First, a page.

Have you ever read a book by a pope? Don’t let the thought of doing this intimidate you. While some books written by popes are scholarly works of theology or philosophy, there is plenty out there that’s accessible to every reader.
I’ve been enjoying a new book by Pope Francis, Our Father: Reflections on the Lord’s Prayer, published this March to mark the occasion of the Pope’s fifth anniversary of election. This book is based on a conversation between the Pope and Fr. Marco Pozza, a priest and prison chaplain in Padua, Italy, and has been supplemented with some of Pope Francis’ meditations on the Lord’s Prayer from homilies and general audiences during his papacy.
On this day when we celebrate Saint Joseph, foster father of Jesus and the earthly example of fatherhood in the life of Our Lord, some of the meditations in this book are particularly appropriate.
“The first thing needed is this: that the father be present in the family. That he be close to his wife, to share everything, joys and sorrows, hardships and hopes. A father needs to be close to the children as they grow up; when they are playing and when they are working on a task; when they are carefree and when they are troubled. He needs to be there when they are outgoing and when they are withdrawn; when they are daring and when they are fearful; when they make a misstep and when they get back on track; the father must be present, always” (35-36).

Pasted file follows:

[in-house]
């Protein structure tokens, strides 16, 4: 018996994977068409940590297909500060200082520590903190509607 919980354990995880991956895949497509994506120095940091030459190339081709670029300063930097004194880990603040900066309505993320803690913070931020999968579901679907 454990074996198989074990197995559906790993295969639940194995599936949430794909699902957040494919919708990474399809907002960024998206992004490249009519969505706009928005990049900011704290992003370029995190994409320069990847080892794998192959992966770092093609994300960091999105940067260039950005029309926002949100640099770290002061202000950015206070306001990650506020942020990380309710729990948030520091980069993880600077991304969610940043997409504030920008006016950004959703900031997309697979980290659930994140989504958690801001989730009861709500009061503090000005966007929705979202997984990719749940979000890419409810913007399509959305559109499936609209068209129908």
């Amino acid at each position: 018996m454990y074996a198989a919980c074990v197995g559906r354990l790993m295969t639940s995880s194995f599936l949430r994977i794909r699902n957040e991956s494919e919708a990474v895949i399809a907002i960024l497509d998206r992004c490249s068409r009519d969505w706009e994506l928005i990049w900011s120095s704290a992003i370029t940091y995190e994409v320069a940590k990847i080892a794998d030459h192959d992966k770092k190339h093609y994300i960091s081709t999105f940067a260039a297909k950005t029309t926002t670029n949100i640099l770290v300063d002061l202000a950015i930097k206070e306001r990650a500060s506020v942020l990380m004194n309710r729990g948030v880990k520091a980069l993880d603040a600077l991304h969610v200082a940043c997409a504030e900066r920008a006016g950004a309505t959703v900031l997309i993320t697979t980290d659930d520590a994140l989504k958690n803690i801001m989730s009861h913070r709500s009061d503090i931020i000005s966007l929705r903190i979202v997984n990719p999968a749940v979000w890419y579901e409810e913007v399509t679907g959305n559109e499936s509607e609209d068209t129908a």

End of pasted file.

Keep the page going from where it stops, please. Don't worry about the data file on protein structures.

“The Church, our mother, is committed to supporting with all her strength the good and generous presence of fathers in families. For the younger generations, fathers are the irreplaceable guardians and mediators of faith in the goodness, of faith in the justice, and faith in the protection of God, like Saint Joseph.” (38)
A priest who used to be stationed at my parish was widely known for very deliberately slowing down the Lord’s Prayer when it’s recited at Mass. It’s not because he was being ornery. It’s because he wanted everyone to take the time to listen to each and every word that we are praying. Father Hilary stated on more than one occasion that we must not race through the Lord’s Prayer – we must savor every word, as that is the prayer that Jesus taught us to pray.
Similarly, one of my fellow parish musicians puts great importance on singing the Lord’s Prayer at Sunday Mass. “Jesus gave us these words,” he notes. “We should sing them” just as we sing the Gospel Acclamation and the “Holy, Holy, Holy.”
Whether we reverently recite the words or sing them, they are the words that Jesus gave us. Spend a few minutes each day praying with this new book by Pope Francis. Read a paragraph or a chapter. Meditate on the wisdom you find there. And close by praying those words that Jesus gave us.
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Copyright 2018 Barb Szyszkiewicz, OFS
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